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xBhp was born more than 16 years ago and since then we've had a chance to ride or drive hundreds of machines
running on two wheels or four wheels, and sometimes even three wheels. We are not done yet, and this list is
still growing. In these pages, we take a deep dive in the treasure trove of our ride experiences and bring
you all that we have ridden or driven.
Machines Done 294
Total Cubic Capacity 146746
Triumph Daytona 675R
Every renowned two-wheeler manufacturer on this planet has at least one model in their lineup that sets them apart. At least one.
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While such a model usually redefines the segment on its arrival, it goes on to define its maker in a heroic manner. It doesn’t just personify itself; it also symbolizes the brand it represents in a much more magnified style. It brings a company out of the rut and injects new life into it.
The Supersport class is one of the most hotly contested categories in the motorcycle industry. And one particular bike maker has made the biggest impact in it in the last 10 years. That is Triumph.
2006 – Onslaught of the ‘Three’
When Triumph launched the Daytona 675 in 2006, they did not do it because they were struggling. They were doing pretty good in general but the British manufacturer had literally nothing that could challenge Honda, Kawasaki, Yamaha and Suzuki in the 600cc Supersport category. At that time, their inline-4 cylinder Daytona 650 sportbike was good but it was just that, good. It didn’t have anything that would make the Japanese raise their eyebrows.
Work on the Daytona 675 began in the early 2000s when Triumph realized that their 600cc sportbikes were simply being ignored. It had become quite impossible to compete against a well-established Japanese inline 4 engine. So Triumph made a decision to base their next Supersport on the famous Daytona 955i, their inline 3 955cc sportbike. Hence, the Daytona 675 was born.
We Sincerely thank Triumph Motorcycles for letting us ride this Daytona 675R in Pune.
It must be noted that Triumph developed an all-new inline 3 675cc engine and not something derived out of the 955i motor.
When the Daytona 675 was finally introduced, it appeared as if Triumph had done time travel into their future and industry’s present. Their latest sportbike looked sleek, devoid of any fat, and sharp. The thin profile sent a direct message to the rivals that it meant business. And it did. The Daytona 675 went on to become the best sportbike in its class outperforming every other motorcycle by a noticeable margin.
The first generation 675 produced around 107 PS of maximum power and since then, it has gone up to 128 PS in the latest version. One of the things the Daytona 675 is popular is its exhaust note. Those inline 3 cylinders produce a howling noise at high RPMs which gives the motorcycle its own identity.
Daytona 675 ‘R’
The R version was introduced in 2011. There are no changes in the engine, however, the 675R gets the Ohlins suspension front and rear, a quickshifter for clutchless up-shifting without blipping the throttle and the carbon fibre inserts at certain places.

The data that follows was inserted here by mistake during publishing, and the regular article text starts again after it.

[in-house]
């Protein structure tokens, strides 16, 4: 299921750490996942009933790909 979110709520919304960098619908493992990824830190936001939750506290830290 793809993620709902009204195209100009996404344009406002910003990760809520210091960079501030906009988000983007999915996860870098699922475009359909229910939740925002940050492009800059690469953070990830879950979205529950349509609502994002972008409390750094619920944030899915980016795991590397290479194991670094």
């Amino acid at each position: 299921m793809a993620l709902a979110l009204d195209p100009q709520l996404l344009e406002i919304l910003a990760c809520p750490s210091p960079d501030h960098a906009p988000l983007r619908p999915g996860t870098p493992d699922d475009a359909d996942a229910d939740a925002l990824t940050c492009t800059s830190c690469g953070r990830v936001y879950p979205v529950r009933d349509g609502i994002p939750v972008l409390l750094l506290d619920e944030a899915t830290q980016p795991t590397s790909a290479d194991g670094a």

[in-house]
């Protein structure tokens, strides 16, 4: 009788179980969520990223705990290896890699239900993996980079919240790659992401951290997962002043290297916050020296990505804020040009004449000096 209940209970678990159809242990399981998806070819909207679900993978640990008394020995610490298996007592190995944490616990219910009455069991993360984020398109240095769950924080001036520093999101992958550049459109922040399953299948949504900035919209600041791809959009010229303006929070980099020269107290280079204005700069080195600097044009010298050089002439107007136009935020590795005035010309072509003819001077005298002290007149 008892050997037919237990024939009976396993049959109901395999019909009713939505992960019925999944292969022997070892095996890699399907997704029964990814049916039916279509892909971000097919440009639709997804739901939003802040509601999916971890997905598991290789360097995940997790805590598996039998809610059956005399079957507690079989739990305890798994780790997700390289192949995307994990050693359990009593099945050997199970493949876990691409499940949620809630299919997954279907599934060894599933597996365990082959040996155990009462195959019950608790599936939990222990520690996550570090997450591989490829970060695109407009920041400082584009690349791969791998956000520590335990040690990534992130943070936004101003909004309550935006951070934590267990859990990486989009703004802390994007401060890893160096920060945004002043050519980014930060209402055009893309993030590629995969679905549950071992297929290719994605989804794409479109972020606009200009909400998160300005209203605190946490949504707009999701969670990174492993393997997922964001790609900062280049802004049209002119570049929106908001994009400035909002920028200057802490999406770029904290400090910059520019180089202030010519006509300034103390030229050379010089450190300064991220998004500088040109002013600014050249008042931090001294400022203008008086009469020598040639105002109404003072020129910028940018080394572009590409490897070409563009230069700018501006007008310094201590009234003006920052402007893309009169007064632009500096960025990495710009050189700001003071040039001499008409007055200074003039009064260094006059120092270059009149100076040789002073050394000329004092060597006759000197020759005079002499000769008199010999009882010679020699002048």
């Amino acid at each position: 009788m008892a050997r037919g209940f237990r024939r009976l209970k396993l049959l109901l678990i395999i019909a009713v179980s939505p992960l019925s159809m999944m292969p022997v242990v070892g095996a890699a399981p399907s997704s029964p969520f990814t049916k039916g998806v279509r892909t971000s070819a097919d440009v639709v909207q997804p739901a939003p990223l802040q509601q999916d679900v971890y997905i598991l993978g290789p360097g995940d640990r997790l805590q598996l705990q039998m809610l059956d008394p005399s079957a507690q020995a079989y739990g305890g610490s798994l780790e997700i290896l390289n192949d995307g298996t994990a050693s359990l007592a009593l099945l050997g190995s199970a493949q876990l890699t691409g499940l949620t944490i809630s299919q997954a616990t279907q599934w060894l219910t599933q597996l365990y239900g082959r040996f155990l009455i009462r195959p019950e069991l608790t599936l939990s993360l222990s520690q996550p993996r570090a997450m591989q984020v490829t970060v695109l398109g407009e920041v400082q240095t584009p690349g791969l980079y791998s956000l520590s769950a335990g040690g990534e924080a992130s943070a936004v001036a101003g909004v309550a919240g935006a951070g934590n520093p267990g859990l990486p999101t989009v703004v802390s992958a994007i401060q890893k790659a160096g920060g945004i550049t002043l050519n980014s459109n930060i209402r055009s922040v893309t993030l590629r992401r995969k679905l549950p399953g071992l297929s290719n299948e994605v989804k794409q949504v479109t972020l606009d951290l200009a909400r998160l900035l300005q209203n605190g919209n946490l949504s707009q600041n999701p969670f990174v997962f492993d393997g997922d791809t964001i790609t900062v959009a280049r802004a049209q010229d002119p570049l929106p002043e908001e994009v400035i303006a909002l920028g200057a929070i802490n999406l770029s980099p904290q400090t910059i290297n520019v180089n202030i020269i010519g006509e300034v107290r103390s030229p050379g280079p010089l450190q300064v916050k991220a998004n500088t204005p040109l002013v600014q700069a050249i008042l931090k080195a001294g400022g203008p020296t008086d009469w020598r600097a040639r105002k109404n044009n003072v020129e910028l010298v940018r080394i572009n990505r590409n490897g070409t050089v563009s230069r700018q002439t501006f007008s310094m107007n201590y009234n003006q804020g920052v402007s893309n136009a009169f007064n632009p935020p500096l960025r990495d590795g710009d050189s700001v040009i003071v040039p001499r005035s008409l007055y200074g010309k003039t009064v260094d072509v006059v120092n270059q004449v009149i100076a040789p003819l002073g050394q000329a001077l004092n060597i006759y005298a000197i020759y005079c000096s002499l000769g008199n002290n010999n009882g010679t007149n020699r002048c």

The one that we rode is the latest Daytona 675R 2016. The current generation of 675/R are considerably improved over the last 10 years. There have been styling updates and the latest bikes look sharper and more up-market. The 675 debuted with an under seat exhaust which was replaced with a small side-mounted exhaust system in 2013. It looks better and also helps in keeping the low centre of gravity.
Visually, there’s nothing different between the ‘R’ and the non ‘R’ version but the red coloured subframe, front Ohlins suspension and the carbon fibre front mudguard does make the ‘R’ look special.
Filling the streets with the inline 3 howl
Our riding experience of the Daytona 675 R has been phenomenal. What a surprise!
The typical forward leaning riding ergonomics are quite perfect for most riders and overall, the riding position does not hurt even in the city. Ohlins make their presence felt and the ride quality is extremely impressive in general. Things only get a bit unnerving on bad roads, but then they will on such motorcycles. The 675 R is also a better track bike compared to the standard Daytona primarily because the Ohlins offer a wide range of settings. Depending on the circuit and the rider, appropriate settings can be done to help extract the best possible performance on the track.
In India, the Daytona 675 R produces 118.5 PS at 12,305 RPM and 70.2 NM of torque at 9,900 RPM from its 675cc triple engine. These numbers are almost 10 PS and 4 NM low than the 675 R which is sold in the European markets. We hope that Triumph would eventually get the same variant here as well sooner than later.
Priced at 12.14 Lakhs ex-showroom Delhi makes the Daytona 675 R not really approachable, but given the prices of various 1000cc Superbikes, it is quite worth it. Also, there’s always a good possibility of finding a good second-hand sportbike on platforms like OLX. Perhaps, someone might get lucky with a second-hand Triumph Daytona!
In the end
The Daytona 675 is by far one of the best sportbikes in the world across different segments. And the ‘R’ variant is even better. We would like to believe that other motorcycle manufacturers have taken note of the Daytona’s success in the Indian market and hopefully, they are considering getting their 600cc Supersports here. If that happens, we are in for a real treat.
Triumph Daytona 675R
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Since '02 xBhp is different things to different people. From a close knit national
community of bikers to India's only motorcycling lifestyle magazine and a place to make
like minded biker friends. We have one common religion - Bikeism.